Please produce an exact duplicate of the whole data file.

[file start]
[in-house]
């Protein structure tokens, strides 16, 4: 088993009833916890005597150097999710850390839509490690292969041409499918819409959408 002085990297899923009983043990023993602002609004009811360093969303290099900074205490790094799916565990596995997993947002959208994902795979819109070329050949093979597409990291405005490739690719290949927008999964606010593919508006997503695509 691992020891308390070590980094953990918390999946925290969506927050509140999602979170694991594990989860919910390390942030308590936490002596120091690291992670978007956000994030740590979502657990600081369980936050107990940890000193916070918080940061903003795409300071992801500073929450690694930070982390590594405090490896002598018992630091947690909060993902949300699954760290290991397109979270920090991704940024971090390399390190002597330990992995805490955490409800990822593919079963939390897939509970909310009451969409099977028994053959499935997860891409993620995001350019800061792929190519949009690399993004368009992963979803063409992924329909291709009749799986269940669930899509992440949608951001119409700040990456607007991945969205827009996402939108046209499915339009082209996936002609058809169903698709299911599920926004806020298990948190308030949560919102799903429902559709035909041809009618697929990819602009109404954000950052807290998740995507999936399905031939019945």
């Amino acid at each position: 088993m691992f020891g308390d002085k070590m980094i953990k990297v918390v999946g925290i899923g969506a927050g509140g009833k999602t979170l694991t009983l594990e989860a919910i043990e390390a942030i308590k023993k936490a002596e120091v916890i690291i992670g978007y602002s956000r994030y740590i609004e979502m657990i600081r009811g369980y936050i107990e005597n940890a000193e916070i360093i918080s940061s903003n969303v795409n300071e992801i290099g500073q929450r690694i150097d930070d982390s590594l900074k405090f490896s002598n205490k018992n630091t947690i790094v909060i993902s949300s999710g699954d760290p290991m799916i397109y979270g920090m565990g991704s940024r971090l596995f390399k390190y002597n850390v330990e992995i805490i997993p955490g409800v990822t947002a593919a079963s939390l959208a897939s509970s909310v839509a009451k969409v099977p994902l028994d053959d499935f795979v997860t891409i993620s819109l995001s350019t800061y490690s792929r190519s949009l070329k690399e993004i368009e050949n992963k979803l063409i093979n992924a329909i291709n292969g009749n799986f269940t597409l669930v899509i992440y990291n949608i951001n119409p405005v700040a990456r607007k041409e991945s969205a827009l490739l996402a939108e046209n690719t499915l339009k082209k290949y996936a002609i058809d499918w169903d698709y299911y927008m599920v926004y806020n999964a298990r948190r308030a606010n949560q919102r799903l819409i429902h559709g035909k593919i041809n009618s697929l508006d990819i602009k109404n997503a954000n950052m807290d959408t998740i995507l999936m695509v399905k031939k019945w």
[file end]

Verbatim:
[in-house]
């Protein structure tokens, strides 16, 4: 088993009833916890005597150097999710850390839509490690292969041409499918819409959408 002085990297899923009983043990023993602002609004009811360093969303290099900074205490790094799916565990596995997993947002959208994902795979819109070329050949093979597409990291405005490739690719290949927008999964606010593919508006997503695509 691992020891308390070590980094953990918390999946925290969506927050509140999602979170694991594990989860919910390390942030308590936490002596120091690291992670978007956000994030740590979502657990600081369980936050107990940890000193916070918080940061903003795409300071992801500073929450690694930070982390590594405090490896002598018992630091947690909060993902949300699954760290290991397109979270920090991704940024971090390399390190002597330990992995805490955490409800990822593919079963939390897939509970909310009451969409099977028994053959499935997860891409993620995001350019800061792929190519949009690399993004368009992963979803063409992924329909291709009749799986269940669930899509992440949608951001119409700040990456607007991945969205827009996402939108046209499915339009082209996936002609058809169903698709299911599920926004806020298990948190308030949560919102799903429902559709035909041809009618697929990819602009109404954000950052807290998740995507999936399905031939019945």
């Amino acid at each position: 088993m691992f020891g308390d002085k070590m980094i953990k990297v918390v999946g925290i899923g969506a927050g509140g009833k999602t979170l694991t009983l594990e989860a919910i043990e390390a942030i308590k023993k936490a002596e120091v916890i690291i992670g978007y602002s956000r994030y740590i609004e979502m657990i600081r009811g369980y936050i107990e005597n940890a000193e916070i360093i918080s940061s903003n969303v795409n300071e992801i290099g500073q929450r690694i150097d930070d982390s590594l900074k405090f490896s002598n205490k018992n630091t947690i790094v909060i993902s949300s999710g699954d760290p290991m799916i397109y979270g920090m565990g991704s940024r971090l596995f390399k390190y002597n850390v330990e992995i805490i997993p955490g409800v990822t947002a593919a079963s939390l959208a897939s509970s909310v839509a009451k969409v099977p994902l028994d053959d499935f795979v997860t891409i993620s819109l995001s350019t800061y490690s792929r190519s949009l070329k690399e993004i368009e050949n992963k979803l063409i093979n992924a329909i291709n292969g009749n799986f269940t597409l669930v899509i992440y990291n949608i951001n119409p405005v700040a990456r607007k041409e991945s969205a827009l490739l996402a939108e046209n690719t499915l339009k082209k290949y996936a002609i058809d499918w169903d698709y299911y927008m599920v926004y806020n999964a298990r948190r308030a606010n949560q919102r799903l819409i429902h559709g035909k593919i041809n009618s697929l508006d990819i602009k109404n997503a954000n950052m807290d959408t998740i995507l999936m695509v399905k031939k019945w």